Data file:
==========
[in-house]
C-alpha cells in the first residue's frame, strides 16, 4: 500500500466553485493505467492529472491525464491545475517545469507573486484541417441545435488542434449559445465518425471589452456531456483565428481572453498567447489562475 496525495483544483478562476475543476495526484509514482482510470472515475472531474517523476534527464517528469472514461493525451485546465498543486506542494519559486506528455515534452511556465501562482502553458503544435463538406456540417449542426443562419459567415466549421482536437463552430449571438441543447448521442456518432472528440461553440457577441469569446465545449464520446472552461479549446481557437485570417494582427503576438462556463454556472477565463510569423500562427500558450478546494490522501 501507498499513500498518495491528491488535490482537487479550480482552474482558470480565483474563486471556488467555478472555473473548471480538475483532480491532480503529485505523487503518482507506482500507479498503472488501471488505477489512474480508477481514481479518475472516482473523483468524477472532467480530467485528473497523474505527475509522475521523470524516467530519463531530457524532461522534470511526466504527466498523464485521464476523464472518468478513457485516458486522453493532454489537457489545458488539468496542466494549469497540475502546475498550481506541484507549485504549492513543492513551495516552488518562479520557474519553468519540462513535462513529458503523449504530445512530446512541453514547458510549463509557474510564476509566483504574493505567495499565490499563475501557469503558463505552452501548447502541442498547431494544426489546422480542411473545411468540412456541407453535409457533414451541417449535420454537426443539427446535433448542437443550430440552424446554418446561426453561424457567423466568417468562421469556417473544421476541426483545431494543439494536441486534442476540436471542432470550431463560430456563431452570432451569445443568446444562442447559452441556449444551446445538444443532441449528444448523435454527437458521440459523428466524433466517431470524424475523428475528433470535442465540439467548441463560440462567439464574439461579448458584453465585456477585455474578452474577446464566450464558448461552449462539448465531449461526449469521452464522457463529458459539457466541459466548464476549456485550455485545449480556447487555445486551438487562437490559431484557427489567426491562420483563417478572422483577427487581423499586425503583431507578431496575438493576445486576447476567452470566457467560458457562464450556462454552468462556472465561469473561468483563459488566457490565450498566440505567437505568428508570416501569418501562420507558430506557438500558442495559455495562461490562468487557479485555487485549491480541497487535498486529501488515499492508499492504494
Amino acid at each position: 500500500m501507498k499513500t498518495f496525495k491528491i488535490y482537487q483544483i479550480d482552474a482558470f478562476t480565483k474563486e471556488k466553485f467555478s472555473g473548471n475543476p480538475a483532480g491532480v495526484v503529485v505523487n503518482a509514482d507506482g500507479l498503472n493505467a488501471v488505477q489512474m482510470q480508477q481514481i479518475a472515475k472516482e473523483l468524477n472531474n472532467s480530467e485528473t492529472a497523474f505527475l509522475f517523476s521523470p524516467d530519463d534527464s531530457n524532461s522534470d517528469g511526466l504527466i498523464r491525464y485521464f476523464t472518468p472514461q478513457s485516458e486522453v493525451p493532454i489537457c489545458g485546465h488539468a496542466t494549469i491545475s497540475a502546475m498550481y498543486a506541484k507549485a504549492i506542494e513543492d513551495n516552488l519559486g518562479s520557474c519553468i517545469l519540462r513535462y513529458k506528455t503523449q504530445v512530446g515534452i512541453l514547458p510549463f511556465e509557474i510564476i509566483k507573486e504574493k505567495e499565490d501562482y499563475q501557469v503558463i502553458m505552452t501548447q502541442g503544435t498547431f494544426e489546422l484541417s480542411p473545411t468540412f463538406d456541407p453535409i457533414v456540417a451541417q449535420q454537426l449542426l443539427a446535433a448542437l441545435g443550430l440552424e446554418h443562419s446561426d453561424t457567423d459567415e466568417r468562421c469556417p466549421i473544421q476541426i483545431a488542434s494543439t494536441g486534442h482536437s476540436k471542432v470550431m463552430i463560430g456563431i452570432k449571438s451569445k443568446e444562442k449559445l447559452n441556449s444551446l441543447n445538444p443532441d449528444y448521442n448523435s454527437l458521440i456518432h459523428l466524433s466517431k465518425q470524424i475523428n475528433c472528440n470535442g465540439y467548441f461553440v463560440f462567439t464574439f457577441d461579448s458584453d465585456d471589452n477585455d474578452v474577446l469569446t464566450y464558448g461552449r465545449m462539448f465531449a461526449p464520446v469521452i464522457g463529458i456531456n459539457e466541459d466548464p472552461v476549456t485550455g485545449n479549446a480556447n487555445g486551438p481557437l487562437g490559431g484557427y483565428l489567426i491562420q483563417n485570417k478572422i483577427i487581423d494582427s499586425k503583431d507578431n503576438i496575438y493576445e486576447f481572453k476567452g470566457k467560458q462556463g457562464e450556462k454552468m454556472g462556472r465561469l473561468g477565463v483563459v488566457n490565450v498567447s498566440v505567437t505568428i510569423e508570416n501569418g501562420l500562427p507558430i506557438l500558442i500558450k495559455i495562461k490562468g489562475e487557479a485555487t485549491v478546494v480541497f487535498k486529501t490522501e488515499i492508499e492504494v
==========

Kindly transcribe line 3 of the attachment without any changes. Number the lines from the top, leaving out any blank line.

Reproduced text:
Amino acid at each position: 500500500m501507498k499513500t498518495f496525495k491528491i488535490y482537487q483544483i479550480d482552474a482558470f478562476t480565483k474563486e471556488k466553485f467555478s472555473g473548471n475543476p480538475a483532480g491532480v495526484v503529485v505523487n503518482a509514482d507506482g500507479l498503472n493505467a488501471v488505477q489512474m482510470q480508477q481514481i479518475a472515475k472516482e473523483l468524477n472531474n472532467s480530467e485528473t492529472a497523474f505527475l509522475f517523476s521523470p524516467d530519463d534527464s531530457n524532461s522534470d517528469g511526466l504527466i498523464r491525464y485521464f476523464t472518468p472514461q478513457s485516458e486522453v493525451p493532454i489537457c489545458g485546465h488539468a496542466t494549469i491545475s497540475a502546475m498550481y498543486a506541484k507549485a504549492i506542494e513543492d513551495n516552488l519559486g518562479s520557474c519553468i517545469l519540462r513535462y513529458k506528455t503523449q504530445v512530446g515534452i512541453l514547458p510549463f511556465e509557474i510564476i509566483k507573486e504574493k505567495e499565490d501562482y499563475q501557469v503558463i502553458m505552452t501548447q502541442g503544435t498547431f494544426e489546422l484541417s480542411p473545411t468540412f463538406d456541407p453535409i457533414v456540417a451541417q449535420q454537426l449542426l443539427a446535433a448542437l441545435g443550430l440552424e446554418h443562419s446561426d453561424t457567423d459567415e466568417r468562421c469556417p466549421i473544421q476541426i483545431a488542434s494543439t494536441g486534442h482536437s476540436k471542432v470550431m463552430i463560430g456563431i452570432k449571438s451569445k443568446e444562442k449559445l447559452n441556449s444551446l441543447n445538444p443532441d449528444y448521442n448523435s454527437l458521440i456518432h459523428l466524433s466517431k465518425q470524424i475523428n475528433c472528440n470535442g465540439y467548441f461553440v463560440f462567439t464574439f457577441d461579448s458584453d465585456d471589452n477585455d474578452v474577446l469569446t464566450y464558448g461552449r465545449m462539448f465531449a461526449p464520446v469521452i464522457g463529458i456531456n459539457e466541459d466548464p472552461v476549456t485550455g485545449n479549446a480556447n487555445g486551438p481557437l487562437g490559431g484557427y483565428l489567426i491562420q483563417n485570417k478572422i483577427i487581423d494582427s499586425k503583431d507578431n503576438i496575438y493576445e486576447f481572453k476567452g470566457k467560458q462556463g457562464e450556462k454552468m454556472g462556472r465561469l473561468g477565463v483563459v488566457n490565450v498567447s498566440v505567437t505568428i510569423e508570416n501569418g501562420l500562427p507558430i506557438l500558442i500558450k495559455i495562461k490562468g489562475e487557479a485555487t485549491v478546494v480541497f487535498k486529501t490522501e488515499i492508499e492504494v